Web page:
Bickering over the presidential primary and fears of coronavirus may cause some younger people to steer clear of civic engagement.
But one Tampa Bay area educator is offering strategies to help kids get excited about making a difference in the world.
Deborah Kozdras, PhD, is with the University of South Florida's Gus A. Stavros Center. She conducts workshops for K-12 educators in Hillsborough, Pasco, Pinellas, Sarasota, Polk and Manatee counties about financial literacy and the global economy.
She said children generally have enthusiasm for engagement, but they need to be shown how to be good citizens.
First, she said, teachers should start with facts and root out biases.
“We are focusing a lot in our curriculum on looking for evidence," Kozdras said. “Teachers are really interested in having students read primary documents and make inferences from the evidence and search for bias.”
She points to the study of behavioral economics for an example of how bias gets in the way of clear choices.
“A lot of decisions are made based on emotions,” Kozdras said. “When you have something that causes emotion in people that makes it much more difficult for them to make decisions.”
Some issues lend themselves to student engagement better than others.
“Kids sometimes have this innate sense of fairness and kindness in them,” she said. “They hate litter, and things like hurting animals and other people.”
Kozdras adds that when problems hit close to home, kids get really incensed. For example, at Brandon High School students were concerned about food that was going to waste at lunch, so they devised a program to create compost bins and use them to raise plants for the school.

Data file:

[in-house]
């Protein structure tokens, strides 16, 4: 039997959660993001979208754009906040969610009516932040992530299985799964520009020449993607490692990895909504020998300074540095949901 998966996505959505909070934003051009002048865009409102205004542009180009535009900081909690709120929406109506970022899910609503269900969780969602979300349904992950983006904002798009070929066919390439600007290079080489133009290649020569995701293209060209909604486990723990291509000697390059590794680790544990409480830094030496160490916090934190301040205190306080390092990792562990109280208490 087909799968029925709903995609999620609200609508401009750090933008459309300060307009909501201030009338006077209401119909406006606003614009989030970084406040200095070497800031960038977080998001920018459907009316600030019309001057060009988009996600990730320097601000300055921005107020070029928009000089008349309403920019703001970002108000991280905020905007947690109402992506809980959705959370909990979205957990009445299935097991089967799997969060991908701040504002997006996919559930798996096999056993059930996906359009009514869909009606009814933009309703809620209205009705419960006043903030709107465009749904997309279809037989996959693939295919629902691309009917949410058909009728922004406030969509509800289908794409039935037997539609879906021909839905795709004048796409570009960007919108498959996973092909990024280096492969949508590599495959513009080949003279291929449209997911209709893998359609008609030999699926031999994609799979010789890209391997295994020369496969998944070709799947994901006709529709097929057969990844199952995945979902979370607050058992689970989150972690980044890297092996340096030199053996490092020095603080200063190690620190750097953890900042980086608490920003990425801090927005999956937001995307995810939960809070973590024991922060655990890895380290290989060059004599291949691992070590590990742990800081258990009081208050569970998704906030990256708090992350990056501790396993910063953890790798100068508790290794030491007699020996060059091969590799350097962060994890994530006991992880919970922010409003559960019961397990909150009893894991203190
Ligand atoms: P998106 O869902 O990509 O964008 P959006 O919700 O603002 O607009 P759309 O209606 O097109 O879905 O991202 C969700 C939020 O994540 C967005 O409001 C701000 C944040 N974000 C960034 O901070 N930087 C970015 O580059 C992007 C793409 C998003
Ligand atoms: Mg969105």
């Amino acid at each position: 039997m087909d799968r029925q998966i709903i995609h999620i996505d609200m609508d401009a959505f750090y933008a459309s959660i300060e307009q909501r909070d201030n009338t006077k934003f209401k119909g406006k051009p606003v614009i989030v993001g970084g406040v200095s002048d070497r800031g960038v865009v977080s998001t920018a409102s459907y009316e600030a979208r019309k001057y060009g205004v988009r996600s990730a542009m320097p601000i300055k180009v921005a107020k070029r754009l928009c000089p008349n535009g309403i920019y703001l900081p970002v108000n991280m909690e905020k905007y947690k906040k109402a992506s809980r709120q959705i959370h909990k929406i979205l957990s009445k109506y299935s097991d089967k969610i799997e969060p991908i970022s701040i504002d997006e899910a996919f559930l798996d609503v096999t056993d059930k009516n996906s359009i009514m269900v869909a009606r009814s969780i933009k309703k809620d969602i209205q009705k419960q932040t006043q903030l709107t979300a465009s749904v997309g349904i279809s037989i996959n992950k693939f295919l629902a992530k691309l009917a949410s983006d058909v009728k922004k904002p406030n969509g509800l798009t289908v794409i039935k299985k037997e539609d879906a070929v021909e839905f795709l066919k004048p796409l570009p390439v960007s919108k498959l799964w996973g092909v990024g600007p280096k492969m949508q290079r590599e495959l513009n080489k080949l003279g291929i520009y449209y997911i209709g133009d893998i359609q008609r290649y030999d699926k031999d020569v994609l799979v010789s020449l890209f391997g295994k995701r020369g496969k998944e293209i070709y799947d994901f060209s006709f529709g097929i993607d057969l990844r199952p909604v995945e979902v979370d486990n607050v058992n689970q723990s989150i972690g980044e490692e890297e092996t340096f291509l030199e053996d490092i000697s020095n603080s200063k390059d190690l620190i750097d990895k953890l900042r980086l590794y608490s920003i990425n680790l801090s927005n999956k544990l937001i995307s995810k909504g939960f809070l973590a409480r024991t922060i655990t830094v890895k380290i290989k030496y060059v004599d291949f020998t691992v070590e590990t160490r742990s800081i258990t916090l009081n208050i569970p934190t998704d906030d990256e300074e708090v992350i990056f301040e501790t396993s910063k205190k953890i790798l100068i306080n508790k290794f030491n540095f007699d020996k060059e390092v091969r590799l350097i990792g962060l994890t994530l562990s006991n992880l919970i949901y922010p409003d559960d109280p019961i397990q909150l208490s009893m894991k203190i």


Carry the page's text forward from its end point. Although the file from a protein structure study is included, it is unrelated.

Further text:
Kozdras praises the results.
“They're creating a sustainability, environmental hub in their STEM program.”
When asked what doesn't work to engage young people, Kozdras has one word: “Preaching.”
She said children are more likely to engage when they feel like they have some control over the situation.
“You give them those opportunities to talk about the things that are going on in their world, and what they would want to do about it.”
Kozdras said kids have many options for how to take action.
“They could create a tweet or a meme or a blog or send it out on their mom's Facebook page,” she said.
For the average parent who may not have the classroom skills, Kozdras offers some suggestions.
“Talk to your children as if they're not children. Talk to them as if they're another voice that you want to talk to.”
As for what to say, Kozdras suggests some ‘magic words’ to help kids engage: “What do you think about this? And why?”
Kozdras also recommends families work together on learning projects.
“You could talk about these things around dinner with your kids,” and then maybe “create a song together, record the song, put it on your Facebook.”
She also recommends that kids tap into their artistic side and draw pictures or put their feelings into words.
“Who doesn't love a little child with their beautiful artwork?” she asked. “They could write letters to government officials about things they like or don't like.”
Because if the effort it put in with children, Kozdras said, it will someday bear fruit.
“You are creating a child who is going to be a lifelong learner; a child who will have strong social emotional learning because they're going to be thinking about the world and the people in it,” she said. “When children have the sense that there's more to life than how they feel in the present moment they get engaged with other things in their lives.
“They have a better sense of wanting to learn more, know more, and do more.”